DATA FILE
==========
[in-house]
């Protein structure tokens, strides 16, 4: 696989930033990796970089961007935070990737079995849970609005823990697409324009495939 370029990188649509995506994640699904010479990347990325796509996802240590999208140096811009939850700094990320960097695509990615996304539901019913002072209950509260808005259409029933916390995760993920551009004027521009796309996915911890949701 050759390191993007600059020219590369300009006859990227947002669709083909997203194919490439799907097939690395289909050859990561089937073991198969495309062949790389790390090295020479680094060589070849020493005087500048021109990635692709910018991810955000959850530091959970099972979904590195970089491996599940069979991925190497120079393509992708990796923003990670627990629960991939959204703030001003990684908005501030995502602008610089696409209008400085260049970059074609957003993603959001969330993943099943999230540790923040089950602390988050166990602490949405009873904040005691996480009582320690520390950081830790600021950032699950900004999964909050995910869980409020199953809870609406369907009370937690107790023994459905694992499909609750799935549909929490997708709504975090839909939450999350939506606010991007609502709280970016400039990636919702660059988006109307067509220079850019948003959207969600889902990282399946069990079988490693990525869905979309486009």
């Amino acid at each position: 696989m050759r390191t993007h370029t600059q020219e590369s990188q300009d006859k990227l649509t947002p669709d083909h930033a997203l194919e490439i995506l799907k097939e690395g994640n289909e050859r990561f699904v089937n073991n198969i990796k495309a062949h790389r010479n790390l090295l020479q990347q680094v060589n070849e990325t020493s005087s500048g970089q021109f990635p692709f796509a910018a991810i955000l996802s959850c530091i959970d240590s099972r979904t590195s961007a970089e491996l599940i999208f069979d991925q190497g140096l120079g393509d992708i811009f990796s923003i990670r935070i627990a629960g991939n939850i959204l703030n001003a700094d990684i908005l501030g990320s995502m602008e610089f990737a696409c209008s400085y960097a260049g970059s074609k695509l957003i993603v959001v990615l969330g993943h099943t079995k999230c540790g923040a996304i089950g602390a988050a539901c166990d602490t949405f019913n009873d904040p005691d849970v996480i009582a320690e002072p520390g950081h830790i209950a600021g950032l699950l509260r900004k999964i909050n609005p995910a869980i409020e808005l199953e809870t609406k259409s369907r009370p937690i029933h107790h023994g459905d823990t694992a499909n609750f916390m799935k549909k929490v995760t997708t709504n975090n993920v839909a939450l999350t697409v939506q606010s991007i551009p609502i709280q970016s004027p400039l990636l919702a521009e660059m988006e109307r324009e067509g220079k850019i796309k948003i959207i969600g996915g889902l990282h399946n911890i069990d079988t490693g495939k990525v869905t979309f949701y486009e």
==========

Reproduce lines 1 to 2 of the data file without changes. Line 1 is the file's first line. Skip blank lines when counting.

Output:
[in-house]
């Protein structure tokens, strides 16, 4: 696989930033990796970089961007935070990737079995849970609005823990697409324009495939 370029990188649509995506994640699904010479990347990325796509996802240590999208140096811009939850700094990320960097695509990615996304539901019913002072209950509260808005259409029933916390995760993920551009004027521009796309996915911890949701 050759390191993007600059020219590369300009006859990227947002669709083909997203194919490439799907097939690395289909050859990561089937073991198969495309062949790389790390090295020479680094060589070849020493005087500048021109990635692709910018991810955000959850530091959970099972979904590195970089491996599940069979991925190497120079393509992708990796923003990670627990629960991939959204703030001003990684908005501030995502602008610089696409209008400085260049970059074609957003993603959001969330993943099943999230540790923040089950602390988050166990602490949405009873904040005691996480009582320690520390950081830790600021950032699950900004999964909050995910869980409020199953809870609406369907009370937690107790023994459905694992499909609750799935549909929490997708709504975090839909939450999350939506606010991007609502709280970016400039990636919702660059988006109307067509220079850019948003959207969600889902990282399946069990079988490693990525869905979309486009």